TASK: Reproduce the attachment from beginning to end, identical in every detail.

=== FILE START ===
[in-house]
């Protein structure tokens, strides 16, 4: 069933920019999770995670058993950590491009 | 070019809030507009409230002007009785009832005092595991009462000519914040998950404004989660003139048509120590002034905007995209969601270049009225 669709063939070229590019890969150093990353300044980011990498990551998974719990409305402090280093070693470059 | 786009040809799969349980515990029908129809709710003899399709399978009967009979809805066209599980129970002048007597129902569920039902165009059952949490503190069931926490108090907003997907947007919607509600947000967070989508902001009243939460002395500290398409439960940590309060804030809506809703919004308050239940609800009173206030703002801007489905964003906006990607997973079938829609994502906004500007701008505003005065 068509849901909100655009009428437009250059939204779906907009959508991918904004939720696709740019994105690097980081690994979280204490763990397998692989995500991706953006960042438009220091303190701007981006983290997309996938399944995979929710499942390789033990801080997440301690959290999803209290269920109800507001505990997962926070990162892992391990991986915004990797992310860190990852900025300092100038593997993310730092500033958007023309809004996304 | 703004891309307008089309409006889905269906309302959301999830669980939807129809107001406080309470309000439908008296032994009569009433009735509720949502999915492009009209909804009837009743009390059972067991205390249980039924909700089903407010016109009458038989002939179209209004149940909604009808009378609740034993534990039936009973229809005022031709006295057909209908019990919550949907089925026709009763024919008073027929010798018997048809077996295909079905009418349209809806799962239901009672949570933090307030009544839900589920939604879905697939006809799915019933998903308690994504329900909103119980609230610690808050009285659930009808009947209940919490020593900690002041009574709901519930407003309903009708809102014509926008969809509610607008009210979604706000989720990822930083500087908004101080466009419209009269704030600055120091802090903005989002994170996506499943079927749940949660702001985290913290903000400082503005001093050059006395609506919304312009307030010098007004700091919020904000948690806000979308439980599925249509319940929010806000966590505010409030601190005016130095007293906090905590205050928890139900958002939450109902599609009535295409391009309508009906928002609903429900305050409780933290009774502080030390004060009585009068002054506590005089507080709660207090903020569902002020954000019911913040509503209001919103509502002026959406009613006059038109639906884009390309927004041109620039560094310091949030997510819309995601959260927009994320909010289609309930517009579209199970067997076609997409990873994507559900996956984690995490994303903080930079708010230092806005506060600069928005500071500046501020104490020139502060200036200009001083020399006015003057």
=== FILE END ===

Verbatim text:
[in-house]
């Protein structure tokens, strides 16, 4: 069933920019999770995670058993950590491009 | 070019809030507009409230002007009785009832005092595991009462000519914040998950404004989660003139048509120590002034905007995209969601270049009225 669709063939070229590019890969150093990353300044980011990498990551998974719990409305402090280093070693470059 | 786009040809799969349980515990029908129809709710003899399709399978009967009979809805066209599980129970002048007597129902569920039902165009059952949490503190069931926490108090907003997907947007919607509600947000967070989508902001009243939460002395500290398409439960940590309060804030809506809703919004308050239940609800009173206030703002801007489905964003906006990607997973079938829609994502906004500007701008505003005065 068509849901909100655009009428437009250059939204779906907009959508991918904004939720696709740019994105690097980081690994979280204490763990397998692989995500991706953006960042438009220091303190701007981006983290997309996938399944995979929710499942390789033990801080997440301690959290999803209290269920109800507001505990997962926070990162892992391990991986915004990797992310860190990852900025300092100038593997993310730092500033958007023309809004996304 | 703004891309307008089309409006889905269906309302959301999830669980939807129809107001406080309470309000439908008296032994009569009433009735509720949502999915492009009209909804009837009743009390059972067991205390249980039924909700089903407010016109009458038989002939179209209004149940909604009808009378609740034993534990039936009973229809005022031709006295057909209908019990919550949907089925026709009763024919008073027929010798018997048809077996295909079905009418349209809806799962239901009672949570933090307030009544839900589920939604879905697939006809799915019933998903308690994504329900909103119980609230610690808050009285659930009808009947209940919490020593900690002041009574709901519930407003309903009708809102014509926008969809509610607008009210979604706000989720990822930083500087908004101080466009419209009269704030600055120091802090903005989002994170996506499943079927749940949660702001985290913290903000400082503005001093050059006395609506919304312009307030010098007004700091919020904000948690806000979308439980599925249509319940929010806000966590505010409030601190005016130095007293906090905590205050928890139900958002939450109902599609009535295409391009309508009906928002609903429900305050409780933290009774502080030390004060009585009068002054506590005089507080709660207090903020569902002020954000019911913040509503209001919103509502002026959406009613006059038109639906884009390309927004041109620039560094310091949030997510819309995601959260927009994320909010289609309930517009579209199970067997076609997409990873994507559900996956984690995490994303903080930079708010230092806005506060600069928005500071500046501020104490020139502060200036200009001083020399006015003057």